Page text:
What is a Discrete Variable?
A variable is a quantity that has changing values. A discrete variable is a variable that can only take on a certain number of values. In other words, they don’t have an infinite number of values. If you can count a set of items, then it’s a discrete variable. The opposite of a discrete variable is a continuous variable. Continuous variables can take on an infinite number of possibilities.
What is a Discrete Variable? Examples
Some examples of discrete variables:
- Number of quarters in a purse, jar, or bank. Discrete because there can only be a certain number of coins (1,2,3,4,5…). Coins don’t come in amounts of 2.3 coins or 10 1/2 coins, so it isn’t possible for there to be an infinite number of possibilities. In addition, a purse or even a bank is restricted by size so there can only be so many coins.
- The number of cars in a parking lot. A parking lot can only hold a certain number of cars.
- Points on a 10-point rating scale. If you’re graded on a 10-point scale, the only possible values are 1,2,3,4,5,6,7,8,9, and 10.
- Ages on birthday cards. Birthday cards only come in years…they don’t come in fractions. So there are a finite amount of possibilities (presumably, about one hundred).
What is a Discrete Variable? Discrete random variables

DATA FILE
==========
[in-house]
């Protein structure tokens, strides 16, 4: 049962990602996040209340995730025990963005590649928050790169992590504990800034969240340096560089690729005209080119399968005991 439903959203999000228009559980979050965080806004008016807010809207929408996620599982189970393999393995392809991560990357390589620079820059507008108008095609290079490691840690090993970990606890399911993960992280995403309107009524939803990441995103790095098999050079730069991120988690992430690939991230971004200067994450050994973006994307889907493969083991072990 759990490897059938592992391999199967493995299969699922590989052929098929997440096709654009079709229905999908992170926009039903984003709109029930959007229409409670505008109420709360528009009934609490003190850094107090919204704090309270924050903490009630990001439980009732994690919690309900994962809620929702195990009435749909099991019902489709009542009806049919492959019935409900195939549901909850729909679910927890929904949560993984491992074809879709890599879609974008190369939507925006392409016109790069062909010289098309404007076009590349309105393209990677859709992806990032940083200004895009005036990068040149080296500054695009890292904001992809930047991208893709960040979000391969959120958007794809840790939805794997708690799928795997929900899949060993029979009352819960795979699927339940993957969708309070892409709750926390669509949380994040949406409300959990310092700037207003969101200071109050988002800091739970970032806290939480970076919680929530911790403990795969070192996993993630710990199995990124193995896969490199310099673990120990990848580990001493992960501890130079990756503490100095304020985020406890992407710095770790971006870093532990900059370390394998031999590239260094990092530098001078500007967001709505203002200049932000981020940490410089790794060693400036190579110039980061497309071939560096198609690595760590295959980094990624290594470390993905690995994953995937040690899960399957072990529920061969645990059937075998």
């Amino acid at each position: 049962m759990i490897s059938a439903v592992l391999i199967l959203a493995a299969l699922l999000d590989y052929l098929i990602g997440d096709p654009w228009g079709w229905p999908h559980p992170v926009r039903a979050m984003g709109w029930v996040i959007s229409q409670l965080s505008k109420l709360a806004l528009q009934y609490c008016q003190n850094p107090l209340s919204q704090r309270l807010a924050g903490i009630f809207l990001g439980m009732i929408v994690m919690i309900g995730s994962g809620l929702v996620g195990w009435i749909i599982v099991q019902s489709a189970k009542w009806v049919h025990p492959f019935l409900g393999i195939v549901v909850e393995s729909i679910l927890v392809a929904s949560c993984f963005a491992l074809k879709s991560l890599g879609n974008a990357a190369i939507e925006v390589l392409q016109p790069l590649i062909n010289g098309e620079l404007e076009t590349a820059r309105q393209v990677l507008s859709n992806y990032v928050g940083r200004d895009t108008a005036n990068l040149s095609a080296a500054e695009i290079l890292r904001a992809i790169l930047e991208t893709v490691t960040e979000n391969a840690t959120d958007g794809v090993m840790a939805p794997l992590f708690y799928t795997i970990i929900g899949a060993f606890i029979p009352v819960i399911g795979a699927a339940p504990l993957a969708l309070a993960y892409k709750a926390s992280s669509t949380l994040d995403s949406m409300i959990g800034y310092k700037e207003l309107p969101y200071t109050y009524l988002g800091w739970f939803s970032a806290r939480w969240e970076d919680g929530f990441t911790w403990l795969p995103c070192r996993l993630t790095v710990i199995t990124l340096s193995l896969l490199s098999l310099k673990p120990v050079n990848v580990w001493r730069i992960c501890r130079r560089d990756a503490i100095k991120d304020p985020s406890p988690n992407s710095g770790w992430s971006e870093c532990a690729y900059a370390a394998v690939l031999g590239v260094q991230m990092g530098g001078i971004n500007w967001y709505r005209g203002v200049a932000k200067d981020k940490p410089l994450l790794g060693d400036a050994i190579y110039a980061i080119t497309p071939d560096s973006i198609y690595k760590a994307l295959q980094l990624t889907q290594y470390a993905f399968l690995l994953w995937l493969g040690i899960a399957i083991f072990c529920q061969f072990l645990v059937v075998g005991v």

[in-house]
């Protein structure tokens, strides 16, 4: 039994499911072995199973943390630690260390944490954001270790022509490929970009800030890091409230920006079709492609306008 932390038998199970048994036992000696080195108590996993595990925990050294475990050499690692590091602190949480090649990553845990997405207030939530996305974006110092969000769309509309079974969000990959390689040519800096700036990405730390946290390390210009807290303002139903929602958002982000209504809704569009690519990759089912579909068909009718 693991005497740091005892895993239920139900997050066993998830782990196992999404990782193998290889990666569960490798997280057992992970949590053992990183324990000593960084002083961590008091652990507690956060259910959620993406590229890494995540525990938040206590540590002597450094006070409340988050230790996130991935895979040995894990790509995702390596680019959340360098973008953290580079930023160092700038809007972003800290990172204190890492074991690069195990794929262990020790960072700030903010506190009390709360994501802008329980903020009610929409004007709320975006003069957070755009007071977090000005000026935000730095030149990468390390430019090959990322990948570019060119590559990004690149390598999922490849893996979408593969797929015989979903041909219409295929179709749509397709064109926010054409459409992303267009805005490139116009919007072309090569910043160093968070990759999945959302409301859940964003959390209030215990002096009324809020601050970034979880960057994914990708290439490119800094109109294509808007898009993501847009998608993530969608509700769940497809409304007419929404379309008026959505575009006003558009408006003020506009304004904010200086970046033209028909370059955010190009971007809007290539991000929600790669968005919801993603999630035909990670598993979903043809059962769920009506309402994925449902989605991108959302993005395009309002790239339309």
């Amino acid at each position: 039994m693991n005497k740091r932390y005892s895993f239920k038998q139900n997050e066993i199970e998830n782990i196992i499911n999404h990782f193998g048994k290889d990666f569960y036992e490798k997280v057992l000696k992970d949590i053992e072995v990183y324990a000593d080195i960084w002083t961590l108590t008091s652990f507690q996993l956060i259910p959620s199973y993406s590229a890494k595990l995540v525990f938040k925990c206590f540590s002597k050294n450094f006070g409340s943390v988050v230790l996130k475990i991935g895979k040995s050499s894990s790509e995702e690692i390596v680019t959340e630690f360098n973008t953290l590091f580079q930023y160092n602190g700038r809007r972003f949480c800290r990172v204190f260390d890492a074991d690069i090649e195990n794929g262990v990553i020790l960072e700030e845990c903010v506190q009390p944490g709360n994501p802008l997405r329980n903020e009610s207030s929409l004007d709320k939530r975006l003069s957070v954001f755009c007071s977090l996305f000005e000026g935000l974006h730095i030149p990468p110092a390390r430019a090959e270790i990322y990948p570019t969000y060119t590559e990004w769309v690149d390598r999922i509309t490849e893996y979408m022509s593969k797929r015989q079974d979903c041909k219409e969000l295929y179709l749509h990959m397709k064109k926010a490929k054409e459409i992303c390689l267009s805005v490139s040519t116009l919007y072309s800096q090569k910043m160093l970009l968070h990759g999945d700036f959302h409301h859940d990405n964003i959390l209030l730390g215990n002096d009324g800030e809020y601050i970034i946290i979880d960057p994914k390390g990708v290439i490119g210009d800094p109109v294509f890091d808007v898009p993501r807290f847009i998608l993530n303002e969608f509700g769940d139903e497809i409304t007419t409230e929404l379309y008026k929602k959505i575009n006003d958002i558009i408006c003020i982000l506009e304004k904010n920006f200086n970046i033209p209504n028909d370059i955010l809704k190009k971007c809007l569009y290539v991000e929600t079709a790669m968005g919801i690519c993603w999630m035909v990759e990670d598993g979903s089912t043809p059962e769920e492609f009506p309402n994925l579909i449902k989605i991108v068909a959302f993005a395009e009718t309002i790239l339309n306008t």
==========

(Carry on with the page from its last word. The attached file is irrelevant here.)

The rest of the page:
Discrete random variables are variables that are a result of a random event. For example, the roll of a die. Discrete random variables are represented by the letter X and have a probability distribution P(X). If you flipped a coin two times and counted the number of tails, that’s a discrete random variable. It’s represented by the letter X. X in this case can only take on one of three possible variables: 0, 1 or 2 [tails].
Need help with a homework or test question? With Chegg Study, you can get step-by-step solutions to your questions from an expert in the field. If you rather get 1:1 study help, Chegg Tutors offers 30 minutes of free tutoring to new users, so you can try them out before committing to a subscription.
If you prefer an online interactive environment to learn R and statistics, this free R Tutorial by Datacamp is a great way to get started. If you're are somewhat comfortable with R and are interested in going deeper into Statistics, try this Statistics with R track.
Comments? Need to post a correction? Please post a comment on our Facebook page.